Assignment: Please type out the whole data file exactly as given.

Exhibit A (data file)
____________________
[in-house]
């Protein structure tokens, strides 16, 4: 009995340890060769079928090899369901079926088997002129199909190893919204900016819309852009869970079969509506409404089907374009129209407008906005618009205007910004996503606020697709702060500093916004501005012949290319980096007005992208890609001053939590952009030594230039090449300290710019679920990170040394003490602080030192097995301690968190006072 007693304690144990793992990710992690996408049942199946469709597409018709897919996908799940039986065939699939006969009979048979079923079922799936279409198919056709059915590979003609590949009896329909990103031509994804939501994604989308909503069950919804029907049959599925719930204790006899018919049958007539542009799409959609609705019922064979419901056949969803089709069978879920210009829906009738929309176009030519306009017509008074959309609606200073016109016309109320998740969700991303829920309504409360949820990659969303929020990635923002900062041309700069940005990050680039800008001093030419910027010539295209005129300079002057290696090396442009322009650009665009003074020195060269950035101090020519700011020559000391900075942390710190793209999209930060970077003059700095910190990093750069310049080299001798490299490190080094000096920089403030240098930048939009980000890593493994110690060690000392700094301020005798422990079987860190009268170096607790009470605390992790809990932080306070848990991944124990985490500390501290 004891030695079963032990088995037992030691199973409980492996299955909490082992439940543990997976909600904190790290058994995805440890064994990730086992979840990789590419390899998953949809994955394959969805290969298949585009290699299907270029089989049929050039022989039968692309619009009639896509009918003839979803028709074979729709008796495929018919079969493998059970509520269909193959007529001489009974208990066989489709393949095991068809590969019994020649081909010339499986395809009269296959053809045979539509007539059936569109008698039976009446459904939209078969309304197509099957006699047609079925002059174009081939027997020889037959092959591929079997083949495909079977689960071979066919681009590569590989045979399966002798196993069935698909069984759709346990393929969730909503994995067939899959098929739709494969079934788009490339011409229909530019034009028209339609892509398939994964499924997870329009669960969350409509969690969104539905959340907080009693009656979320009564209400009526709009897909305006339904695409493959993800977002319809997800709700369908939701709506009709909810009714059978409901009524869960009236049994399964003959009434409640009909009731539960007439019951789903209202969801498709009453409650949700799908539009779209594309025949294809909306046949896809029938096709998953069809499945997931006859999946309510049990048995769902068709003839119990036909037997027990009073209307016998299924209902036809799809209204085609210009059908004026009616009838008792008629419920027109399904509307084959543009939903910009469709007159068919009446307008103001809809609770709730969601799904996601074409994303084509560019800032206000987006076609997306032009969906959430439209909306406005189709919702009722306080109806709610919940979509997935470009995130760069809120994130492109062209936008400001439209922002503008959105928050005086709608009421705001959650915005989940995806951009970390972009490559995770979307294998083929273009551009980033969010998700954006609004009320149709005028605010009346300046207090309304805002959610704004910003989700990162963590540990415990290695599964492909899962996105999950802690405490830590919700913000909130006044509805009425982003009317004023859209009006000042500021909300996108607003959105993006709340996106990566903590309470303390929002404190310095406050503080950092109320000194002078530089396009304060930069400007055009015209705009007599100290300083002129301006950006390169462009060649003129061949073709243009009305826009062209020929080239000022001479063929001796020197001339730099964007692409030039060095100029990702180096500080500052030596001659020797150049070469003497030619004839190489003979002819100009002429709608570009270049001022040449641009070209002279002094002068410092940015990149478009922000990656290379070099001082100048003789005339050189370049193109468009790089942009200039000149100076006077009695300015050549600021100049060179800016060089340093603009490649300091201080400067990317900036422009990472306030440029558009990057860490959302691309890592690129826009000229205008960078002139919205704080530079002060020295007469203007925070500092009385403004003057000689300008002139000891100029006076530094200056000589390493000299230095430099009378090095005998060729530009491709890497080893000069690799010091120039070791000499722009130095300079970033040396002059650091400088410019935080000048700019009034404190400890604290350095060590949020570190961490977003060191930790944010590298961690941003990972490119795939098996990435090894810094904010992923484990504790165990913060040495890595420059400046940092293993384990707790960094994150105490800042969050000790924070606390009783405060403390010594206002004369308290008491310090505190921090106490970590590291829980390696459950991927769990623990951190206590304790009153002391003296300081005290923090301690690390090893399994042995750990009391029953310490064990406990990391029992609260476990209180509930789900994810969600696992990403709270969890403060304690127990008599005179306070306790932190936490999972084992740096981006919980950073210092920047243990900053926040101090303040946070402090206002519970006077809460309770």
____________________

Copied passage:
[in-house]
């Protein structure tokens, strides 16, 4: 009995340890060769079928090899369901079926088997002129199909190893919204900016819309852009869970079969509506409404089907374009129209407008906005618009205007910004996503606020697709702060500093916004501005012949290319980096007005992208890609001053939590952009030594230039090449300290710019679920990170040394003490602080030192097995301690968190006072 007693304690144990793992990710992690996408049942199946469709597409018709897919996908799940039986065939699939006969009979048979079923079922799936279409198919056709059915590979003609590949009896329909990103031509994804939501994604989308909503069950919804029907049959599925719930204790006899018919049958007539542009799409959609609705019922064979419901056949969803089709069978879920210009829906009738929309176009030519306009017509008074959309609606200073016109016309109320998740969700991303829920309504409360949820990659969303929020990635923002900062041309700069940005990050680039800008001093030419910027010539295209005129300079002057290696090396442009322009650009665009003074020195060269950035101090020519700011020559000391900075942390710190793209999209930060970077003059700095910190990093750069310049080299001798490299490190080094000096920089403030240098930048939009980000890593493994110690060690000392700094301020005798422990079987860190009268170096607790009470605390992790809990932080306070848990991944124990985490500390501290 004891030695079963032990088995037992030691199973409980492996299955909490082992439940543990997976909600904190790290058994995805440890064994990730086992979840990789590419390899998953949809994955394959969805290969298949585009290699299907270029089989049929050039022989039968692309619009009639896509009918003839979803028709074979729709008796495929018919079969493998059970509520269909193959007529001489009974208990066989489709393949095991068809590969019994020649081909010339499986395809009269296959053809045979539509007539059936569109008698039976009446459904939209078969309304197509099957006699047609079925002059174009081939027997020889037959092959591929079997083949495909079977689960071979066919681009590569590989045979399966002798196993069935698909069984759709346990393929969730909503994995067939899959098929739709494969079934788009490339011409229909530019034009028209339609892509398939994964499924997870329009669960969350409509969690969104539905959340907080009693009656979320009564209400009526709009897909305006339904695409493959993800977002319809997800709700369908939701709506009709909810009714059978409901009524869960009236049994399964003959009434409640009909009731539960007439019951789903209202969801498709009453409650949700799908539009779209594309025949294809909306046949896809029938096709998953069809499945997931006859999946309510049990048995769902068709003839119990036909037997027990009073209307016998299924209902036809799809209204085609210009059908004026009616009838008792008629419920027109399904509307084959543009939903910009469709007159068919009446307008103001809809609770709730969601799904996601074409994303084509560019800032206000987006076609997306032009969906959430439209909306406005189709919702009722306080109806709610919940979509997935470009995130760069809120994130492109062209936008400001439209922002503008959105928050005086709608009421705001959650915005989940995806951009970390972009490559995770979307294998083929273009551009980033969010998700954006609004009320149709005028605010009346300046207090309304805002959610704004910003989700990162963590540990415990290695599964492909899962996105999950802690405490830590919700913000909130006044509805009425982003009317004023859209009006000042500021909300996108607003959105993006709340996106990566903590309470303390929002404190310095406050503080950092109320000194002078530089396009304060930069400007055009015209705009007599100290300083002129301006950006390169462009060649003129061949073709243009009305826009062209020929080239000022001479063929001796020197001339730099964007692409030039060095100029990702180096500080500052030596001659020797150049070469003497030619004839190489003979002819100009002429709608570009270049001022040449641009070209002279002094002068410092940015990149478009922000990656290379070099001082100048003789005339050189370049193109468009790089942009200039000149100076006077009695300015050549600021100049060179800016060089340093603009490649300091201080400067990317900036422009990472306030440029558009990057860490959302691309890592690129826009000229205008960078002139919205704080530079002060020295007469203007925070500092009385403004003057000689300008002139000891100029006076530094200056000589390493000299230095430099009378090095005998060729530009491709890497080893000069690799010091120039070791000499722009130095300079970033040396002059650091400088410019935080000048700019009034404190400890604290350095060590949020570190961490977003060191930790944010590298961690941003990972490119795939098996990435090894810094904010992923484990504790165990913060040495890595420059400046940092293993384990707790960094994150105490800042969050000790924070606390009783405060403390010594206002004369308290008491310090505190921090106490970590590291829980390696459950991927769990623990951190206590304790009153002391003296300081005290923090301690690390090893399994042995750990009391029953310490064990406990990391029992609260476990209180509930789900994810969600696992990403709270969890403060304690127990008599005179306070306790932190936490999972084992740096981006919980950073210092920047243990900053926040101090303040946070402090206002519970006077809460309770």